Cycle//Tour de France
by Marcus Leach
When it was announced that the Grand Depart of this year's Tour de France would take place in Yorkshire we were promised 'the greatest Grand Depart in history', and that is exactly what we got; the Tour's general director said so himself.
If eyebrows were raised in certain quarters when it was announced that the opening three stages of this year's race would be held in England, Christian Prudhomme and the race organisers can now sit back and bask in the glory of what was, in his own words, the "the grandest Grand Depart ever." All those doubters have been well and truly proved wrong.
Speaking at the end of the second stage yesterday (Sunday) Mr Prudhomme could not speak highly enough of the support that was seen on the roads.
"It was unbelievable, unbelievable,” he said. "On Saturday I was very, very impressed, I was delighted. But today, it was unbelievable, incredible, amazing, astonishing."
When I first read that quote I couldn't help but think it was tinged with a little hyperbole. That was until I spent the day on the streets of London, mingling with fans from all over the globe and watching the world's greatest bike race in person. Now I too can say it was truly amazing, an incredible experience. The streets of London were awash with fans, all waiting patiently to catch a glimpse, because that's all it was in truth, of the riders as they hurtled past.
The Olympics aside I can't remember a time when we as a nation have been so captivated and engrossed in a sporting event. The rise of cycling over the past few years has been fascinating to watch. Not until Sir Bradley Wiggins became the first British rider to win the Tour de France did the general public ever really take that much of an interest in cycling. Granted there were fans, myself included, who had followed the sport for years, but with the successes of the likes of Wiggins, Chris Froome and Mark Cavendish came a new found interest that saw cycling become widely accepted.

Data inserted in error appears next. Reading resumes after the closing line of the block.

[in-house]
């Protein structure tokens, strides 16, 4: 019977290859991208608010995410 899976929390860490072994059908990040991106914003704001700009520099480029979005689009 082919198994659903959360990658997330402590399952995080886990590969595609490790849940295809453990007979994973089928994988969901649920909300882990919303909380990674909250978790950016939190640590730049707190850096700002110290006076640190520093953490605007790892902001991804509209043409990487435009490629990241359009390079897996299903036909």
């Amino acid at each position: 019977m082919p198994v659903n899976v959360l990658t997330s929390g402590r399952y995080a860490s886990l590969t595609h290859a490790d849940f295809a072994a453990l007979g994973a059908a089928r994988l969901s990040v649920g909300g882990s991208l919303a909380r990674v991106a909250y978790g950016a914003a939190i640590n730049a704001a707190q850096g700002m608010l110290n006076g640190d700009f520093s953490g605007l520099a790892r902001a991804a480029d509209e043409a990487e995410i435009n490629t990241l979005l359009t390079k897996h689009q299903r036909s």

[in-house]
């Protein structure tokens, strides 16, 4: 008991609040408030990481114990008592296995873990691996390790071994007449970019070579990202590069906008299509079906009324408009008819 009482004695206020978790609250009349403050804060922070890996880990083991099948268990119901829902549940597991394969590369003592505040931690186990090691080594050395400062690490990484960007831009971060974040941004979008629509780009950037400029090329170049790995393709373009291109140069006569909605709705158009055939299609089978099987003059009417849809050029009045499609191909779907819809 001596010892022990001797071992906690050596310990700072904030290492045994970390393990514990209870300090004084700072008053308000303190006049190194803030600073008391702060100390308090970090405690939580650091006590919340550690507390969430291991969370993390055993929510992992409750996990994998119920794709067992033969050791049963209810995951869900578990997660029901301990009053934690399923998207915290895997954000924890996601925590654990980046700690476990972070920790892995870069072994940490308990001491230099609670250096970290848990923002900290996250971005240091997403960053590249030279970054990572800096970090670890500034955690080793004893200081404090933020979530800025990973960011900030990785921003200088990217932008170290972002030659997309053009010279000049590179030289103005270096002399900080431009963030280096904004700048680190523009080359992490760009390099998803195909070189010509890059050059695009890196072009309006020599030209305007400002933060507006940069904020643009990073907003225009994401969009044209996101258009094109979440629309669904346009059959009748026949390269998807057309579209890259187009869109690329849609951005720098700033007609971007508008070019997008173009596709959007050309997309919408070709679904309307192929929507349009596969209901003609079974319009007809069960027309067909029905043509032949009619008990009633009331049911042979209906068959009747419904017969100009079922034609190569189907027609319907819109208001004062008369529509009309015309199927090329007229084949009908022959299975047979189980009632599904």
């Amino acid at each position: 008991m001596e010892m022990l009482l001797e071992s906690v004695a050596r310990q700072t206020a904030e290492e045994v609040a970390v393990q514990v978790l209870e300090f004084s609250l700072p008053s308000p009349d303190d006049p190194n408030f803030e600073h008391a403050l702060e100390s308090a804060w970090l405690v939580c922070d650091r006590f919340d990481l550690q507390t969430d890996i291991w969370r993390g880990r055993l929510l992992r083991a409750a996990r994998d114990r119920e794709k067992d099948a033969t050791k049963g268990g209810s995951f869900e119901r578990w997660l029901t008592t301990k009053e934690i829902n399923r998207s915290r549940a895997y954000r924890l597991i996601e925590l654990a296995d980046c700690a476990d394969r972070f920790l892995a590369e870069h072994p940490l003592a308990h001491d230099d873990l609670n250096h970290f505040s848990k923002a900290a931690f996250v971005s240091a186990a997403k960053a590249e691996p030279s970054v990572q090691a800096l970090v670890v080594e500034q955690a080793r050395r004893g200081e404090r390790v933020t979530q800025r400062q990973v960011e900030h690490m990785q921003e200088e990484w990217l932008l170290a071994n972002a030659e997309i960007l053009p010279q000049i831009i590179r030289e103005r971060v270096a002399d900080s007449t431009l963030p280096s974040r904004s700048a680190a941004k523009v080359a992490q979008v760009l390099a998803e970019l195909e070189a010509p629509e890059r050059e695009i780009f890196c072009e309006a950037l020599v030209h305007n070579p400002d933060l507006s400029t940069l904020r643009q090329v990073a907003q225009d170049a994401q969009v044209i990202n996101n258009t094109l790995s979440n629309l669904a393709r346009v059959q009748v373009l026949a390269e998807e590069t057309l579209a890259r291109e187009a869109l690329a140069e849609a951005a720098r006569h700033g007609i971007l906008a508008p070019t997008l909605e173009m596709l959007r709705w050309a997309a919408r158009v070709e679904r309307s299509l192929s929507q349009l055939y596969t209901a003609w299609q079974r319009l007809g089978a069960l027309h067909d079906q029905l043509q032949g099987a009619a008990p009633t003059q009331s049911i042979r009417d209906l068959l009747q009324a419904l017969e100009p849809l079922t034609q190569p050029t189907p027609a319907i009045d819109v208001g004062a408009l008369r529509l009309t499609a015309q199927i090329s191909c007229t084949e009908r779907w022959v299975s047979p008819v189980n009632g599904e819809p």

That was reflected today (Monday), not to mention at the weekend, by the millions (yes, really, millions) of people who lined the streets to cheer on not only our British riders but the entire peleton. Furthermore there was such diversity within the crowd - from those who were keen to show they were true cycling enthusiasts, dressed in their full cycling club lycra and with bike in tow, to families, groups of school children and seemingly endless groups of young adults (many who were sipping champagne) - highlighting that cycling now has a wide-reaching appeal.
Cyclists might not share the same status as our footballers, which might not be a bad thing based on recent events, they are fast becoming household names, and the past three days will have further increased their popularity amongst the general public. That the Tour is now leaving our shores and heading back to France is rather depressing. However, it doesn't end there, as there is a genuine sense that a cycling legacy has been created in Britain and I think it is safe to say it won't be long before the Tour returns.
There may still be some traditionalists who argue the Tour de France should be exactly that; a tour of France sans any deviations into other countries, least of all England. But on the evidence of the last three days even the traditionalists must admit, albeit not openly, that the passion shown for this wonderful race has been second to none. Vive la tour.